RECOMMENDATION: For those with an interested in American environmental history.

Saturday, June 10, 2017

New Title


1) Gregory, Phil. Birds of New Guinea: Including Bismarck Archipelago and Bougainville. 2017.  Lynx Edicions. Hardbound: 464 pages. Price: $85.00 U.S.
PUBLISHER'S SUMMARY: This is the first field guide to cover the entire New Guinea region, comprising Indonesian West Papua (including the West Papuan Islands, Geelvink Bay Islands and Aru Islands) and Papua New Guinea and its associated islands, the Bismarcks and Bougainville. All of the 943 species known to occur are covered, including the extraordinarily high total of 456 endemics, as well as 5 introduced species, 2 species yet to be formally described and a separate appendix with 75 vagrants. Subspecies are listed also to give a comprehensive overview of the remarkable regional avifauna.New Guinea is the second largest island in the world and many of its ecosystems are as yet relatively intact. There are 7 endemic families, and the region is the major centre of diversity for pigeons and doves, kingfishers, parrots, honeyeaters and birds of paradise, with an astonishing diversity and morphological variation and including some of the most sought-after species in the world.
     The author has over 25 years experience in the region, living there for some 7 years and travelling widely on birding and research trips, which has given him valuable experience and insight into the avifauna that he has shared with hundreds of people over the years. The artists from Lynx Edicions have worked on many new and revised plates, which give an excellent visual coverage of the avifauna, with over 1780 illustrations. The taxonomy is up-to-date and the distribution maps have been carefully prepared and revised, whilst field identification and vocalizations are a major interest and should make this book an essential and compact reference companion to anyone birding in the region.
RECOMMENDATION: It's a little thinner and a bit heavier than the Pratt and Beehler guide.

Tuesday, June 6, 2017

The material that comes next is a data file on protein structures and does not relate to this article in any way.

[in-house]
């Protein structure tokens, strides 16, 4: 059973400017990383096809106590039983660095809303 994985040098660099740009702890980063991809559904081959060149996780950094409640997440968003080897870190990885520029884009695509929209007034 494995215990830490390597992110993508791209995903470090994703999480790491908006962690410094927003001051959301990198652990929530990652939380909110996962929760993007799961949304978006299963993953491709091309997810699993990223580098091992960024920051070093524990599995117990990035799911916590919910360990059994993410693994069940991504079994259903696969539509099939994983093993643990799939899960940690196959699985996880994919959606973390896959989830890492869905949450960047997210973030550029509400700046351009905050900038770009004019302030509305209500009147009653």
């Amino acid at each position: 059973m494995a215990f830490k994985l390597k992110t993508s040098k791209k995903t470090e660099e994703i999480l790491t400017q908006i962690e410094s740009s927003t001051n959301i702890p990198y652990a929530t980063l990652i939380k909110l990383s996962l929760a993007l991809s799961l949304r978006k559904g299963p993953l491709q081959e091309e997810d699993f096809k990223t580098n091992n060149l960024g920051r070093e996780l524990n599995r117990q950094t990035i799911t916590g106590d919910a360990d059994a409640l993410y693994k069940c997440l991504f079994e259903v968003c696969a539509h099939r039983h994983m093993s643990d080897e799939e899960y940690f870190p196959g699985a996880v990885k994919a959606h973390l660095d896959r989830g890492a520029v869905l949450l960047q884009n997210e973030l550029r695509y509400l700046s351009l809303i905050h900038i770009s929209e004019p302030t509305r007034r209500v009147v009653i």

New Title


1) Ellis, Richard and James G. Mead. Beaked Whales: A Complete Guide to Their Biology and Conservation. 2017. Johns Hopkins University Press. Hardbound: 194 pages. Price: $79.95 U.S.
PUBLISHER'S SUMMARY: Beaked whales have been shrouded in mystery for most of the twentieth century. Denizens of deep, remote ocean waters and highly resistant to life in captivity, they have proven notoriously difficult for humans to observe. Over the past few decades, however, scientists have gained a better understanding of this distinct group of cetaceans, deciphering the natural history of the twenty-two beaked whale species. Here, famed artist and naturalist Richard Ellis and leading beaked whale researcher James G. Mead bring these elusive marine mammals into the limelight.
     Beaked whales’ generous life spans can extend well past 70 years. They spend their decades diving to extreme depths in search of prey, which they capture by expanding their oral cavity suddenly to suck in the squid or fish they are hunting. It appears that these sleek predators may engage in fierce, clandestine aquatic battles, as the bodies of many males are covered in scars. Because many species are only somewhat larger than dolphins, they are often confused with porpoises; however, some larger beaked whale species may grow to 40 feet. These enigmatic and compelling creatures need our help; their numbers are declining, perhaps due to the damaging effects of naval sonar on their sophisticated auditory systems.
     In Ellis and Mead’s book, the beaked whales finally get their due. The duo provides a combination of captivating stories about the species, original Richard Ellis art, and photos from leading natural history photographers. The result is an accessible, beautiful book―the first of its kind on this unusual group of cetaceans. Meet the beaked whales, and enjoy the fascinating and mysterious world in which they live.
RECOMMENDATION: For those with a serious interest in beaked whales.